I’m not going to beat around the bush. (Okay, I realize that is a not-so-funny pun.)
Why not get right to the point? Menopause brings many changes, and one of the peskiest being a change in the way your vagina feels, which can lead to itchiness, dryness, irritation (which can even lead to bleeding) and trouble with intercourse.
Blame estrogen, or a lack thereof.
So many women remain silent about this; too embarrassed to bring it up to their healthcare providers. So many healthcare providers stay silent about it, too. Maybe they are embarrassed, too – or perhaps they’re unprepared, or too rushed – to bring it up to their patients. A recent study found that only half of postmenopausal women discuss their symptoms, with far fewer seeking treatment.
It’s time to be proactive. Here’s what you need to know:
- Stop using soap on the inner parts of your vulva; clean water is adequate for washing, says the North American Menopause Society, who also suggests using only white, unscented toilet paper.
- Wash your underwear in detergents free of dyes and/or perfumes.
- Avoid fabric softeners.
- Stay away from using lotions and perfumed products on the inner vulva.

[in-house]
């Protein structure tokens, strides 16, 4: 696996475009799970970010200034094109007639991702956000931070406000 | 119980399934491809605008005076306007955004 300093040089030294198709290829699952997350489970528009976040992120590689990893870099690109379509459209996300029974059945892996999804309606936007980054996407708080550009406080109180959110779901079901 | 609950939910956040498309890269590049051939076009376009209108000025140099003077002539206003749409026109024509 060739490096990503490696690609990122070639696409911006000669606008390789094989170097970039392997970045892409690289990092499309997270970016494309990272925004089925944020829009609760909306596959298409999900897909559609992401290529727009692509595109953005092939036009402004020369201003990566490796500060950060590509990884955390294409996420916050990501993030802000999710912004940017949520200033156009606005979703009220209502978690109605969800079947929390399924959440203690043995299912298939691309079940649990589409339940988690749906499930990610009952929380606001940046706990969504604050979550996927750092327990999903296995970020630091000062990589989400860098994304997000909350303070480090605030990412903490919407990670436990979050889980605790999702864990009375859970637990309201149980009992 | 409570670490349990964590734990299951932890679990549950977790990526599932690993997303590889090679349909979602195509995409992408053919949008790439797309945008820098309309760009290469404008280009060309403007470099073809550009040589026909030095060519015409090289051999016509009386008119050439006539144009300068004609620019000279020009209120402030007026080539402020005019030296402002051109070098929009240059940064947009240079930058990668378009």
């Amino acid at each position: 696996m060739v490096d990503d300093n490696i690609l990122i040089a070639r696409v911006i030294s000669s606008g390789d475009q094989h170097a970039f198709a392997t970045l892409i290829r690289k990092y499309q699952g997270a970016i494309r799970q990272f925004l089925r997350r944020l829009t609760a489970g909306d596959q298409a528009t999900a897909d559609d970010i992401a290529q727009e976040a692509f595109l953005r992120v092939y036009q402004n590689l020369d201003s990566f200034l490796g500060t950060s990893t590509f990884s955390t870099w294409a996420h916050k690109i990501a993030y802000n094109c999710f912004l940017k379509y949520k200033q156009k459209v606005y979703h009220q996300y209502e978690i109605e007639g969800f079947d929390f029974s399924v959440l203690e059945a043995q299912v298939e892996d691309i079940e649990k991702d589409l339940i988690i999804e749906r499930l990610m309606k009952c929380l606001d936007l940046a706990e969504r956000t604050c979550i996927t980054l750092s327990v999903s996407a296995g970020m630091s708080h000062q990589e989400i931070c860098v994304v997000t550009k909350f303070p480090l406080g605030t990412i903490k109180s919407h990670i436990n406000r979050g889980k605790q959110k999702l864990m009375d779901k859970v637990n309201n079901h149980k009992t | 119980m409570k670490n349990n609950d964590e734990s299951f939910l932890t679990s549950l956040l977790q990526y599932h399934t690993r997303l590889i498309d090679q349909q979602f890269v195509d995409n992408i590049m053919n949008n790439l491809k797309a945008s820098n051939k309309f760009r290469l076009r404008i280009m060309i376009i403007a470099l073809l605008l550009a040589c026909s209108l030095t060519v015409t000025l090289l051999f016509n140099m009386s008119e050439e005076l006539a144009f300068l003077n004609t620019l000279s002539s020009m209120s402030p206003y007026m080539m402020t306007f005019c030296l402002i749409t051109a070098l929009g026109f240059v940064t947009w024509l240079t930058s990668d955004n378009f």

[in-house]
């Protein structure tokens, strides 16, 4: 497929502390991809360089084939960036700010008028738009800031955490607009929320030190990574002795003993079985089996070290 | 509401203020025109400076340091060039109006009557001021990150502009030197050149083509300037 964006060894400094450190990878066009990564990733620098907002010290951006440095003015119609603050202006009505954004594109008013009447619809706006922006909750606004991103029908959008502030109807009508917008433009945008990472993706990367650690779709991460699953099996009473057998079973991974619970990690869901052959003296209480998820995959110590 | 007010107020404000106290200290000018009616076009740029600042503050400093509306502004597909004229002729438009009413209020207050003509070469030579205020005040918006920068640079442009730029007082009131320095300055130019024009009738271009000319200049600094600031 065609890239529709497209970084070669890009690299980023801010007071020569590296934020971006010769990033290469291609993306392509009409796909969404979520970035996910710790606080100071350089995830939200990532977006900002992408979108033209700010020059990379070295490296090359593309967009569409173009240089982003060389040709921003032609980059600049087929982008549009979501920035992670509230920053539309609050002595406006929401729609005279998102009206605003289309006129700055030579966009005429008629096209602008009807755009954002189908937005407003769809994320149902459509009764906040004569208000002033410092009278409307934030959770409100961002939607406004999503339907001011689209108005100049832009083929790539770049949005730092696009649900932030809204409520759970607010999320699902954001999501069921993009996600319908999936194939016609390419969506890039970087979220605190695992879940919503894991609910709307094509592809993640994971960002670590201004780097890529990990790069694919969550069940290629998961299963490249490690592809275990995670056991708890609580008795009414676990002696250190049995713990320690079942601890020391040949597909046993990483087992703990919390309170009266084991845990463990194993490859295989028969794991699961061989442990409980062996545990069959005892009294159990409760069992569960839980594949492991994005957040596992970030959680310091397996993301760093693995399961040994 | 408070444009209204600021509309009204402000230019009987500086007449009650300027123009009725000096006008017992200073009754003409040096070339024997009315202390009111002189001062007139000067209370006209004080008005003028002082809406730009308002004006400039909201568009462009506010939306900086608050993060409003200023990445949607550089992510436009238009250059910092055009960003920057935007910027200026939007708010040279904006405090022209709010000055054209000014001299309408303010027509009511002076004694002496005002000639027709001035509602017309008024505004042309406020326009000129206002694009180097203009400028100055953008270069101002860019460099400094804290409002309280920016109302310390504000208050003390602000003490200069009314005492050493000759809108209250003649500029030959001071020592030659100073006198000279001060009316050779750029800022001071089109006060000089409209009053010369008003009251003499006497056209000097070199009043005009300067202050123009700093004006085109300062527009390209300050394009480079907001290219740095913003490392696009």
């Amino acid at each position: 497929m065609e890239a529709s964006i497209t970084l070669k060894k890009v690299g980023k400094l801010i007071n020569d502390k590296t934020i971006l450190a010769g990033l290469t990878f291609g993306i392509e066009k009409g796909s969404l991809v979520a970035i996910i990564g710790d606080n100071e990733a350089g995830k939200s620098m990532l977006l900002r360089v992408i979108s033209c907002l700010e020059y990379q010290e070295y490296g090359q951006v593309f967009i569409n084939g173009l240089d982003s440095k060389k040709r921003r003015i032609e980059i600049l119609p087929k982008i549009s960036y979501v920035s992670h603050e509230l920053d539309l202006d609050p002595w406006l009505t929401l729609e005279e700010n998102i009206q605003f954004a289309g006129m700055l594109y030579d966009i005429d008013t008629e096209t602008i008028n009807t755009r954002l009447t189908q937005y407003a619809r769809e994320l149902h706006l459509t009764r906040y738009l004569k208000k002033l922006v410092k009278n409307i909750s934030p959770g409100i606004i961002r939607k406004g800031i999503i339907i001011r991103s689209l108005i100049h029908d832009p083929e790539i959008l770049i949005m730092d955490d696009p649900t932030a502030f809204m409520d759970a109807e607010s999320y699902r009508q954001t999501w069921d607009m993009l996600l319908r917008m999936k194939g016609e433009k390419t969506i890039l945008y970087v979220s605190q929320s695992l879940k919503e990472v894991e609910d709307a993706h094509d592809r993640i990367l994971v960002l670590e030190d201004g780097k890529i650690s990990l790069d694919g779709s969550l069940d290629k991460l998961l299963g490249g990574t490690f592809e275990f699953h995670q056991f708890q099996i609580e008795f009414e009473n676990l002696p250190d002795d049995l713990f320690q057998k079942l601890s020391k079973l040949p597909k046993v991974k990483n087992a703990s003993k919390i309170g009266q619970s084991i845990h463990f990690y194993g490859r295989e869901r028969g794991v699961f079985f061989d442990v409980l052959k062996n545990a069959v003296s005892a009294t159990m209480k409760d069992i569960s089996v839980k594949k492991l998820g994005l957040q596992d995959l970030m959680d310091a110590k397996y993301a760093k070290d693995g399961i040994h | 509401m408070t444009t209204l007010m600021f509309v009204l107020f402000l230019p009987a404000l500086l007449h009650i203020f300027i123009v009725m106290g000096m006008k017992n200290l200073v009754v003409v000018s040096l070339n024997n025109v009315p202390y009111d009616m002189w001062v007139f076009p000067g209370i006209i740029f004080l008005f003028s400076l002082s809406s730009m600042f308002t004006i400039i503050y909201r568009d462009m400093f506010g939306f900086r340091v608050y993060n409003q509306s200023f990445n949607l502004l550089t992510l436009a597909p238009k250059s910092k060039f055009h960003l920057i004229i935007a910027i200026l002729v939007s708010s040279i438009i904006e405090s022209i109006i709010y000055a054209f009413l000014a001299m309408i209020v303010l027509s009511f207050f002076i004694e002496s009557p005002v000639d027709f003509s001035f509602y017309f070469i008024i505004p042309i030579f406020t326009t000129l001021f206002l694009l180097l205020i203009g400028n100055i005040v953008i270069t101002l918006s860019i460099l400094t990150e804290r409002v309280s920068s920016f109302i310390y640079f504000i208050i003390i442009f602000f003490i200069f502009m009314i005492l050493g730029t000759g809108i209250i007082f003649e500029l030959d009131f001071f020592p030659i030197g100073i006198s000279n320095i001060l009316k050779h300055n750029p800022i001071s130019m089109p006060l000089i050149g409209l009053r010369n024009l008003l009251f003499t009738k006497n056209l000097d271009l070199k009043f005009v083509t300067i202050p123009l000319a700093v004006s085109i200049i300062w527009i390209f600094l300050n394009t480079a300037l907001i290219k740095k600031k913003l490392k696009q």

- Avoid douches and/or bubble baths.
Some women opt for oral estrogen hormone therapy (HT), which can help with these symptoms, but if you’d rather not go that route, there are other choices:
- Over-the-counter lubricants and moisturizers, like Replens or Vagisil.
- Topical low-dose vaginal estrogen. The estrogen contained in these creams, rings or tablets is delivered directly to where it needs to go with minimal absorption to the rest of your body, so any possible side effects from taking it orally are greatly minimized. If you’ve had breast cancer, mention this to your healthcare provider; but in general, experts agree that it is a safe treatment.
- Mona Lisa Touch. A new in-office procedure, this FDA-cleared laser therapy delivers fractional CO2 energy to generate new collagen to your vaginal wall. It can also be used by women who have experienced premature menopause induced by chemotherapy, or by women who have had a hysterectomy. Usually a series of three five-minute procedures spaced six weeks apart are necessary, with an annual maintenance treatment advised; many women experience favorable results after just one treatment.
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